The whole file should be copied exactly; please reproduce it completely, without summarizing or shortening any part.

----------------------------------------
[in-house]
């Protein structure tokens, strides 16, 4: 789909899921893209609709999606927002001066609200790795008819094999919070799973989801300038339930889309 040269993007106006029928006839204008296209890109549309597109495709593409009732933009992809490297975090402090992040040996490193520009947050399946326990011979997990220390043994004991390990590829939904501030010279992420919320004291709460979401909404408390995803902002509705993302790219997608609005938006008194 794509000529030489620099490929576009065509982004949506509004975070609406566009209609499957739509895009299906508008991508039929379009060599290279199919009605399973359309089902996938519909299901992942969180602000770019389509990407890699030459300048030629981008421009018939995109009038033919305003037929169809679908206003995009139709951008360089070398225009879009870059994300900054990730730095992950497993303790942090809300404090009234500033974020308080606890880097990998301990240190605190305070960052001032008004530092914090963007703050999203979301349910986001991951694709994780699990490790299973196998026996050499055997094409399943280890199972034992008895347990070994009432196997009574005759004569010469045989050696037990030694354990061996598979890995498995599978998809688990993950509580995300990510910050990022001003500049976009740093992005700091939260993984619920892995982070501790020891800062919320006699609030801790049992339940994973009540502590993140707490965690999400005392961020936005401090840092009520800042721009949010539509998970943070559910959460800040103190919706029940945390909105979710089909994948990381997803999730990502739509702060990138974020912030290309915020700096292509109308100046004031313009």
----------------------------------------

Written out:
[in-house]
């Protein structure tokens, strides 16, 4: 789909899921893209609709999606927002001066609200790795008819094999919070799973989801300038339930889309 040269993007106006029928006839204008296209890109549309597109495709593409009732933009992809490297975090402090992040040996490193520009947050399946326990011979997990220390043994004991390990590829939904501030010279992420919320004291709460979401909404408390995803902002509705993302790219997608609005938006008194 794509000529030489620099490929576009065509982004949506509004975070609406566009209609499957739509895009299906508008991508039929379009060599290279199919009605399973359309089902996938519909299901992942969180602000770019389509990407890699030459300048030629981008421009018939995109009038033919305003037929169809679908206003995009139709951008360089070398225009879009870059994300900054990730730095992950497993303790942090809300404090009234500033974020308080606890880097990998301990240190605190305070960052001032008004530092914090963007703050999203979301349910986001991951694709994780699990490790299973196998026996050499055997094409399943280890199972034992008895347990070994009432196997009574005759004569010469045989050696037990030694354990061996598979890995498995599978998809688990993950509580995300990510910050990022001003500049976009740093992005700091939260993984619920892995982070501790020891800062919320006699609030801790049992339940994973009540502590993140707490965690999400005392961020936005401090840092009520800042721009949010539509998970943070559910959460800040103190919706029940945390909105979710089909994948990381997803999730990502739509702060990138974020912030290309915020700096292509109308100046004031313009």